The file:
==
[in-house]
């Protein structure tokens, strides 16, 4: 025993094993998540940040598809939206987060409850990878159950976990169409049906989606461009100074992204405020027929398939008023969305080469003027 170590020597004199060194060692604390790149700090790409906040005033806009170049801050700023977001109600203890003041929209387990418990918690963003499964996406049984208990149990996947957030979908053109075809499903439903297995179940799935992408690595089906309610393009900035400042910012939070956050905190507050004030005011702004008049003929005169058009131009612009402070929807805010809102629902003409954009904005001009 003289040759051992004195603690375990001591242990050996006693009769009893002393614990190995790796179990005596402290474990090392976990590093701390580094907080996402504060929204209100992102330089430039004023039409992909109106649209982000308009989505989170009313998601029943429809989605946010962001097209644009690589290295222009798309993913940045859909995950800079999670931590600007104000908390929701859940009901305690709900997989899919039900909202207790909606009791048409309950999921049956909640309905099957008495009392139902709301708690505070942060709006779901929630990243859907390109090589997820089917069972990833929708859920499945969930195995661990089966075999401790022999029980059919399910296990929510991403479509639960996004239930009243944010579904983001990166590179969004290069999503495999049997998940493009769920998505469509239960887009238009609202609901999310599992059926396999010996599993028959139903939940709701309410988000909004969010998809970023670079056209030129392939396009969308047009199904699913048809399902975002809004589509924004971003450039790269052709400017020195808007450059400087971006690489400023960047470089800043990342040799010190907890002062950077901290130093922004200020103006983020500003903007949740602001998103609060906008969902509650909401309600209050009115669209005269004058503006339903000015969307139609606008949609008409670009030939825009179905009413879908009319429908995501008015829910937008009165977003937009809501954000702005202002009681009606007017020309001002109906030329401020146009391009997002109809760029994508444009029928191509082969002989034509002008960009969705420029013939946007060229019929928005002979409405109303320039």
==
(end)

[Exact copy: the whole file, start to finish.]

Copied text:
[in-house]
């Protein structure tokens, strides 16, 4: 025993094993998540940040598809939206987060409850990878159950976990169409049906989606461009100074992204405020027929398939008023969305080469003027 170590020597004199060194060692604390790149700090790409906040005033806009170049801050700023977001109600203890003041929209387990418990918690963003499964996406049984208990149990996947957030979908053109075809499903439903297995179940799935992408690595089906309610393009900035400042910012939070956050905190507050004030005011702004008049003929005169058009131009612009402070929807805010809102629902003409954009904005001009 003289040759051992004195603690375990001591242990050996006693009769009893002393614990190995790796179990005596402290474990090392976990590093701390580094907080996402504060929204209100992102330089430039004023039409992909109106649209982000308009989505989170009313998601029943429809989605946010962001097209644009690589290295222009798309993913940045859909995950800079999670931590600007104000908390929701859940009901305690709900997989899919039900909202207790909606009791048409309950999921049956909640309905099957008495009392139902709301708690505070942060709006779901929630990243859907390109090589997820089917069972990833929708859920499945969930195995661990089966075999401790022999029980059919399910296990929510991403479509639960996004239930009243944010579904983001990166590179969004290069999503495999049997998940493009769920998505469509239960887009238009609202609901999310599992059926396999010996599993028959139903939940709701309410988000909004969010998809970023670079056209030129392939396009969308047009199904699913048809399902975002809004589509924004971003450039790269052709400017020195808007450059400087971006690489400023960047470089800043990342040799010190907890002062950077901290130093922004200020103006983020500003903007949740602001998103609060906008969902509650909401309600209050009115669209005269004058503006339903000015969307139609606008949609008409670009030939825009179905009413879908009319429908995501008015829910937008009165977003937009809501954000702005202002009681009606007017020309001002109906030329401020146009391009997002109809760029994508444009029928191509082969002989034509002008960009969705420029013939946007060229019929928005002979409405109303320039």